All parents sometimes feel guilty about how they treat or are able to provide for their children, especially adoptive parents, which is perfectly normal. Perhaps this manifests as you feeling bad for having to work long hours or being unable to give your daughter access to luxuries her peers enjoy. You are not alone in experiencing adoptive parental guilt.
If you let yourself get weighed down by negative feelings, it will affect how well you function as a parent. Prioritizing your daughter’s health and happiness by remaining present and building a strong parental bond will make up for most things you cannot currently give her.
Identifying the Cause of Parental Guilt
Being a caregiver to an adopted child or young adult with mental health issues comes with its own set of complications. Many parents focus on the things they cannot change, like a diagnosis or symptoms , instead of the many positive ways they can improve their child’s life. Parental guilt is not always logical and often involves things that are entirely outside your control, including:
- Peer pressure your child may be experiencing
- Academic stress
- Social stigmas and expectations
- Limited access to nonessential recreation, fashion, or entertainment
- Effects of past trauma
- Mental health issues
- Unhealthy lifestyle choices
- Mental or emotional pain stemming from adoption
Sometimes guilt is suppressed fear of losing touch with your child as they get older and become their own person. Look at the situation objectively—observing things from an outside perspective can relieve some of those negative emotions. Identifying the source of your parental guilt will make it easier to find ways to counter it and move forward. You will be a more healthy parent for your adopted child if you avoid letting yourself become overwhelmed by guilt, shame, regret, or other negative emotions.
How Guilt Affects Your Mental Health
Guilt can motivate healthy changes when it involves things that are within your control. However, obsessive or maladaptive guilt can cause significant issues. To have a healthy attachment with your child, you must understand how guilt and other negative emotions impact your mental well-being. According to the American Psychological Association (APA), “Some studies suggest that guilt motivates healthy behaviors, yet others show that guilt impairs the self-control needed to abstain from unhealthy behaviors.”
Try to avoid guilt that is not going to motivate healthy changes. Do not underestimate the positive impact you can have on your child’s life. If you focus on the ways you fall short rather than things you do well or ways you can improve, you run the risk of developing your own symptoms of mental health disorders.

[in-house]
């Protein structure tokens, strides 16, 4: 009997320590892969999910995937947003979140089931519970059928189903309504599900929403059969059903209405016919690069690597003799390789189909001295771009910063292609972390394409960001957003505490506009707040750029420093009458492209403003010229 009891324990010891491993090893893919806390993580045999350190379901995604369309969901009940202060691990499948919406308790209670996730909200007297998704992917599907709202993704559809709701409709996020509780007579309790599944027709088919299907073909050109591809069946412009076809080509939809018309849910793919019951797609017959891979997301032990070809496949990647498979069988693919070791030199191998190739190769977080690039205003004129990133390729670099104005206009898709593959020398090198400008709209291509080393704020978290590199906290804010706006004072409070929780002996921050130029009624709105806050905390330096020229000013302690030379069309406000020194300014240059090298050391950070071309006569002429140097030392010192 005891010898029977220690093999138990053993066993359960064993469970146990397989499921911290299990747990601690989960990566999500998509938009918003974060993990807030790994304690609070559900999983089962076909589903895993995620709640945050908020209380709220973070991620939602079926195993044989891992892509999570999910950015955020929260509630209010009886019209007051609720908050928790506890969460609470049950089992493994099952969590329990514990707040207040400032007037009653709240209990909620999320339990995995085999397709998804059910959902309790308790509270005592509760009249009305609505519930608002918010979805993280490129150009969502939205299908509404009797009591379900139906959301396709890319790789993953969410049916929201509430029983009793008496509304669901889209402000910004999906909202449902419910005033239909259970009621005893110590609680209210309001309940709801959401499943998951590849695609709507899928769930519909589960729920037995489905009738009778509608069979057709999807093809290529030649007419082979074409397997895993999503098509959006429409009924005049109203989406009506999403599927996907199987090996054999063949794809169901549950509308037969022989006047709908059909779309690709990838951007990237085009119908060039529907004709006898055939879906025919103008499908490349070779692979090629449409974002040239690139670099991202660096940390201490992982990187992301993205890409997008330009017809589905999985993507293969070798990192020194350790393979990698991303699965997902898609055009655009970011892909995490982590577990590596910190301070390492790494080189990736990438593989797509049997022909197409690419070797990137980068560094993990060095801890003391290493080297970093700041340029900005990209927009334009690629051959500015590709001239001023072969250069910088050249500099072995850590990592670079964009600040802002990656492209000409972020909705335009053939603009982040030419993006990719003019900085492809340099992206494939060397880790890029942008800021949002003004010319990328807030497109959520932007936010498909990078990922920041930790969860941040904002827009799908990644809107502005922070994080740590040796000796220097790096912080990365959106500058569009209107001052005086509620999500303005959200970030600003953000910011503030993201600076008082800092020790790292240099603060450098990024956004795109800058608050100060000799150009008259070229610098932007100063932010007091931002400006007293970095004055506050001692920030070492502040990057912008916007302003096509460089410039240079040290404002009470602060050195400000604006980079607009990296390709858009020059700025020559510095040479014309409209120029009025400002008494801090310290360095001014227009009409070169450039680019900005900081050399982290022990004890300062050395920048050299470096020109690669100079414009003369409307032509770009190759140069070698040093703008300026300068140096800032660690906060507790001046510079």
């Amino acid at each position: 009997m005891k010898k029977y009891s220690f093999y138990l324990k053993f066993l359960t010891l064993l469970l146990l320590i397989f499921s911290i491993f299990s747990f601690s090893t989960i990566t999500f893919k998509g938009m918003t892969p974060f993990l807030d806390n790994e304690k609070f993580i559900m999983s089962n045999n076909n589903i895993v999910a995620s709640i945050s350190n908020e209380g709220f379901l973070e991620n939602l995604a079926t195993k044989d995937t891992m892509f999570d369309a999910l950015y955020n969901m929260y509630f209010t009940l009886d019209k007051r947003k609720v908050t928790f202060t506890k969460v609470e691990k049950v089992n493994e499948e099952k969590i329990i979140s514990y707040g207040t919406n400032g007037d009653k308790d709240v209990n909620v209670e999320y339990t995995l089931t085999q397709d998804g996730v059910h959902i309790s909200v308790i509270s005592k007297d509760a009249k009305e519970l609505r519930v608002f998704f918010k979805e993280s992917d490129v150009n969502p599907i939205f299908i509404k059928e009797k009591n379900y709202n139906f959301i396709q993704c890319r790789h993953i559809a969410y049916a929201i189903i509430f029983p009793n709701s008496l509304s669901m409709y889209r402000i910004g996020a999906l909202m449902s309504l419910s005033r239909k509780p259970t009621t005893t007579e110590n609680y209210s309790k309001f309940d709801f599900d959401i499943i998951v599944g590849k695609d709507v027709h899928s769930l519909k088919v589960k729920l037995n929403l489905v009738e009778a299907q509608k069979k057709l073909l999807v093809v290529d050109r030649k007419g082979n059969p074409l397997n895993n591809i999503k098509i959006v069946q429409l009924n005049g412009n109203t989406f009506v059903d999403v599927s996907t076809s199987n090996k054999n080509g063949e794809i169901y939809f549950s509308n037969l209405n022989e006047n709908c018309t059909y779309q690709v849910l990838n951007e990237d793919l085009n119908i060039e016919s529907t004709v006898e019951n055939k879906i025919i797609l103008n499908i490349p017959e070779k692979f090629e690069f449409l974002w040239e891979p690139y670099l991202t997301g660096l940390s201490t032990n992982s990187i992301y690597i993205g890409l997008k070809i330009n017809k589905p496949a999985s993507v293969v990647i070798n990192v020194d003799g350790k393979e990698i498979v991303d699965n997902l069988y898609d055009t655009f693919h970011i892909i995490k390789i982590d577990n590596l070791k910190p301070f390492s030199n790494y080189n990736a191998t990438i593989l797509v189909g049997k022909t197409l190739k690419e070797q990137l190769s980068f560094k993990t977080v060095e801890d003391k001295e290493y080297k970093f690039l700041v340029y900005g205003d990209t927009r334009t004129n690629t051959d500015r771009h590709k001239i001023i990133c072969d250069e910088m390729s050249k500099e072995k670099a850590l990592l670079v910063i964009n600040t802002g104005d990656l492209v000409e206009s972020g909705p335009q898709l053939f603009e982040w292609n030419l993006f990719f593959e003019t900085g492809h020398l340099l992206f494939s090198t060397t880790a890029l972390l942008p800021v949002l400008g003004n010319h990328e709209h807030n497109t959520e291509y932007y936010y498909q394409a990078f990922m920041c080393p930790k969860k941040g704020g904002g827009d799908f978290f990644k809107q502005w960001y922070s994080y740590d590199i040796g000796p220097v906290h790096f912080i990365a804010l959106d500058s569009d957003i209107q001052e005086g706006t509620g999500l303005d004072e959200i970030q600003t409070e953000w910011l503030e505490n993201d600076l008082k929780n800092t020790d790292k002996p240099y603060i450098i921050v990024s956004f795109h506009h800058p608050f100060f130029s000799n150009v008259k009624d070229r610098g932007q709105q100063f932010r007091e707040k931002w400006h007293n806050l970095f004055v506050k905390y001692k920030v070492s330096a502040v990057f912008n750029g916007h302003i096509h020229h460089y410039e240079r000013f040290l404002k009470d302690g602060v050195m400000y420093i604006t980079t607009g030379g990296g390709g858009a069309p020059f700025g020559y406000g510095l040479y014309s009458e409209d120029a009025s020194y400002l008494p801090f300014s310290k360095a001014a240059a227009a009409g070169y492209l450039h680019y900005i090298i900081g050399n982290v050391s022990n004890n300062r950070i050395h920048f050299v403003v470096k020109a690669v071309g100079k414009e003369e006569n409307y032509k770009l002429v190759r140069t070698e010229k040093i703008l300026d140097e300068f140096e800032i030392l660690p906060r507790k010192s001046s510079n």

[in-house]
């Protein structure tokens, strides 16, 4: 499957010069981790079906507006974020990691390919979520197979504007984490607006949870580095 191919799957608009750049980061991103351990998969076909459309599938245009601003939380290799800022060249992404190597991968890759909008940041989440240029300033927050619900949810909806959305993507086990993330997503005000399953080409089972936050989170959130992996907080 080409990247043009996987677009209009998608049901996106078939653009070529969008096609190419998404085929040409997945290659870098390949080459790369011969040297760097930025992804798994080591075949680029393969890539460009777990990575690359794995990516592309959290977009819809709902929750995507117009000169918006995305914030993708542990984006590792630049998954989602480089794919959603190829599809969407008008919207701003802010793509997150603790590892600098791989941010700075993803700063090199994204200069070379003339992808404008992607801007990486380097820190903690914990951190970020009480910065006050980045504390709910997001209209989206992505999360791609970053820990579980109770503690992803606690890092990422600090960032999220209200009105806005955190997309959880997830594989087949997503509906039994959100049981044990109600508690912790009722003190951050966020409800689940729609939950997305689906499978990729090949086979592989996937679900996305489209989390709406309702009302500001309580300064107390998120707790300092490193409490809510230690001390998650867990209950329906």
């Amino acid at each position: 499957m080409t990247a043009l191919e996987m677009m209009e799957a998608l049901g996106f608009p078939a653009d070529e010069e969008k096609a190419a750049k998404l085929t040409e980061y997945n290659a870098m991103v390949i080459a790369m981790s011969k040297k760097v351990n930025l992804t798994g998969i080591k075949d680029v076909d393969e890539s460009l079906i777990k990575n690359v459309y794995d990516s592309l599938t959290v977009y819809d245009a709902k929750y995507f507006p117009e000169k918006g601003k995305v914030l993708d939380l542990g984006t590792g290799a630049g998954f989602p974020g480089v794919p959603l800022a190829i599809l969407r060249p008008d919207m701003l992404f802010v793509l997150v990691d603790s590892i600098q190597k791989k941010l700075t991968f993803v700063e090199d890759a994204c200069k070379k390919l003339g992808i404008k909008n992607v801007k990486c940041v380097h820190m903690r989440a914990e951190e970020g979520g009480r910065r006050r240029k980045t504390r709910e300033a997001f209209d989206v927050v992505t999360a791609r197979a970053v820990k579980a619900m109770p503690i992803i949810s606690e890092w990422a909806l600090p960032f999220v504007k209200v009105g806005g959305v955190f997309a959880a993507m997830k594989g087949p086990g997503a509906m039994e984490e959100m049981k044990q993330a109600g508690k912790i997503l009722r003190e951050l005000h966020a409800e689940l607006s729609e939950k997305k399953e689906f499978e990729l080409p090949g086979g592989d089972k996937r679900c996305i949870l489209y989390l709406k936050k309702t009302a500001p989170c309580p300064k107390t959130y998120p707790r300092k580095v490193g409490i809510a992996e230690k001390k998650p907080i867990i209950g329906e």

Parental Guilt and Child Internalization
No parent is perfect. If you try to avoid making mistakes, the pressure you put on yourself can lead to depression and anxiety. Your child will pick up on mood or behavioral changes caused by unaddressed guilt.
The Journal of Child and Family Studies reported that “Children exposed to maternal depression prior to the age of 10 have been found to be twice as likely to develop [major depression disorder] or dysthymic disorder and to be at an increased risk for the development of anxiety disorders.” You can ensure your child has a safe and supportive environment in which to grow and form healthy attachment by ridding yourself of unnecessary guilt.
Communicate Honestly With Your Daughter
Adoptive parental guilt can lead to symptoms of depression that might cause your child to withdraw and internalize their problems instead of coming to you for help. Make sure that the line of communication stays open. You can do this by having honest discussions with your child about how your feelings are not a reflection of their self-worth or your love for them.
Many parents try to avoid showing weakness to their children because they want to shield them from potential pain. However, “shielding” can look like a cold wall of indifference from your child’s perspective. You can take steps to bridge that gap and overcome negative feelings.
2 Ways to Counter Unhealthy Parental Guilt
By reading this page, you have already begun to help your adopted child by seeking out resources and educating yourself about how to identify issues and make positive changes. Below are two ways you can counter unhealthy parental guilt.
#1. List Positive Milestones
If you feel like you’ve let your child down, choose to focus on the positive instead of the negative. List the many milestones you and your child have reached and reference that list whenever you feel like you are not doing enough.
#2. Don’t Compare Yourself to Other Parents
Not all parents have access to the same information and resources. You might feel unable to provide your child with specific opportunities, but that does not make your parenting less valuable. You love your daughter and have made sure she knows it by showing compassion and parental support. Your child does not need you to be the same as other parents; she only needs your love and understanding.
Many adoptive parents feel guilty about how they treat their children or the ways they may feel they failed to provide enough. You do not have to live with that feeling. Holding onto negativity like guilt, regret, or shame over events you cannot change or control will only harm your adoptive child in the long run. You can protect them and improve your mental health by learning to forgive yourself for mistakes and let go of situations outside your control. Maintain an open and honest line of communication with your child that allows them to come to you if they have a problem or feel like they need anything. Every day is an opportunity to educate yourself and to build an even stronger bond with your daughter. Havenwood Academy offers education for parents who want to help their children grow. Call us today at (435) 586-2500.
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